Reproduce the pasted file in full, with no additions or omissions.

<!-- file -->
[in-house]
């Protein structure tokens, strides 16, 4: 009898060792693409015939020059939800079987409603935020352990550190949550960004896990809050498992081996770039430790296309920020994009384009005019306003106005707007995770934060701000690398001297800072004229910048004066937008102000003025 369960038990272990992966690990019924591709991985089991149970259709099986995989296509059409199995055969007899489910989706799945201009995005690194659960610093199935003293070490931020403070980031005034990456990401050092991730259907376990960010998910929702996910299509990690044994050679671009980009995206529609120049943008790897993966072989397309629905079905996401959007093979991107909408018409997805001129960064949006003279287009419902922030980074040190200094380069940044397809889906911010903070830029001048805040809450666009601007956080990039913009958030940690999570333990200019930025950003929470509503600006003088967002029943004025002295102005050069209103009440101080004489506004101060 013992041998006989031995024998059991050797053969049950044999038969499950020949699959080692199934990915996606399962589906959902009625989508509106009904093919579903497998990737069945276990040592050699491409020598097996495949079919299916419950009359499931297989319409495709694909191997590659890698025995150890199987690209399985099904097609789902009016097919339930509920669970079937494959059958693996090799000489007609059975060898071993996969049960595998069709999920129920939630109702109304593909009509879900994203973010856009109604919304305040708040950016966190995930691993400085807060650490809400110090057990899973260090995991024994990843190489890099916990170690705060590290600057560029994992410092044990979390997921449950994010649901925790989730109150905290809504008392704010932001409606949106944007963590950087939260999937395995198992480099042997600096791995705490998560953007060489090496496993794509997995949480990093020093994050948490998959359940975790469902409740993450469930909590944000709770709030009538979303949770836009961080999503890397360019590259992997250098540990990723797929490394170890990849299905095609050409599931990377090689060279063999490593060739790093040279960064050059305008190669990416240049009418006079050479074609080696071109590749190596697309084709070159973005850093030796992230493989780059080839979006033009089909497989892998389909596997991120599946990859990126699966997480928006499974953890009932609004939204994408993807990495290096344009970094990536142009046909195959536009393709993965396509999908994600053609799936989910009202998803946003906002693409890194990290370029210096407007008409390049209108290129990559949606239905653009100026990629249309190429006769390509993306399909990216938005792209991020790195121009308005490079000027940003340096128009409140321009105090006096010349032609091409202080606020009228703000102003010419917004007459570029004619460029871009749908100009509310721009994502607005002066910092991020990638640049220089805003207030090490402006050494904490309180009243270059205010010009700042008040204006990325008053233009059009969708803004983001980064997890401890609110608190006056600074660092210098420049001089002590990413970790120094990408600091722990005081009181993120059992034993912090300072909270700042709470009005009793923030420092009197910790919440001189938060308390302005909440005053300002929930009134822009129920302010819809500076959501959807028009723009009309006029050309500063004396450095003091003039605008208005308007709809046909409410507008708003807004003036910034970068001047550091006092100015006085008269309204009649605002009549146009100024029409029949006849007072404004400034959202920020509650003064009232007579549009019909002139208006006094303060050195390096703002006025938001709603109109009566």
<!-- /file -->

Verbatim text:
[in-house]
């Protein structure tokens, strides 16, 4: 009898060792693409015939020059939800079987409603935020352990550190949550960004896990809050498992081996770039430790296309920020994009384009005019306003106005707007995770934060701000690398001297800072004229910048004066937008102000003025 369960038990272990992966690990019924591709991985089991149970259709099986995989296509059409199995055969007899489910989706799945201009995005690194659960610093199935003293070490931020403070980031005034990456990401050092991730259907376990960010998910929702996910299509990690044994050679671009980009995206529609120049943008790897993966072989397309629905079905996401959007093979991107909408018409997805001129960064949006003279287009419902922030980074040190200094380069940044397809889906911010903070830029001048805040809450666009601007956080990039913009958030940690999570333990200019930025950003929470509503600006003088967002029943004025002295102005050069209103009440101080004489506004101060 013992041998006989031995024998059991050797053969049950044999038969499950020949699959080692199934990915996606399962589906959902009625989508509106009904093919579903497998990737069945276990040592050699491409020598097996495949079919299916419950009359499931297989319409495709694909191997590659890698025995150890199987690209399985099904097609789902009016097919339930509920669970079937494959059958693996090799000489007609059975060898071993996969049960595998069709999920129920939630109702109304593909009509879900994203973010856009109604919304305040708040950016966190995930691993400085807060650490809400110090057990899973260090995991024994990843190489890099916990170690705060590290600057560029994992410092044990979390997921449950994010649901925790989730109150905290809504008392704010932001409606949106944007963590950087939260999937395995198992480099042997600096791995705490998560953007060489090496496993794509997995949480990093020093994050948490998959359940975790469902409740993450469930909590944000709770709030009538979303949770836009961080999503890397360019590259992997250098540990990723797929490394170890990849299905095609050409599931990377090689060279063999490593060739790093040279960064050059305008190669990416240049009418006079050479074609080696071109590749190596697309084709070159973005850093030796992230493989780059080839979006033009089909497989892998389909596997991120599946990859990126699966997480928006499974953890009932609004939204994408993807990495290096344009970094990536142009046909195959536009393709993965396509999908994600053609799936989910009202998803946003906002693409890194990290370029210096407007008409390049209108290129990559949606239905653009100026990629249309190429006769390509993306399909990216938005792209991020790195121009308005490079000027940003340096128009409140321009105090006096010349032609091409202080606020009228703000102003010419917004007459570029004619460029871009749908100009509310721009994502607005002066910092991020990638640049220089805003207030090490402006050494904490309180009243270059205010010009700042008040204006990325008053233009059009969708803004983001980064997890401890609110608190006056600074660092210098420049001089002590990413970790120094990408600091722990005081009181993120059992034993912090300072909270700042709470009005009793923030420092009197910790919440001189938060308390302005909440005053300002929930009134822009129920302010819809500076959501959807028009723009009309006029050309500063004396450095003091003039605008208005308007709809046909409410507008708003807004003036910034970068001047550091006092100015006085008269309204009649605002009549146009100024029409029949006849007072404004400034959202920020509650003064009232007579549009019909002139208006006094303060050195390096703002006025938001709603109109009566």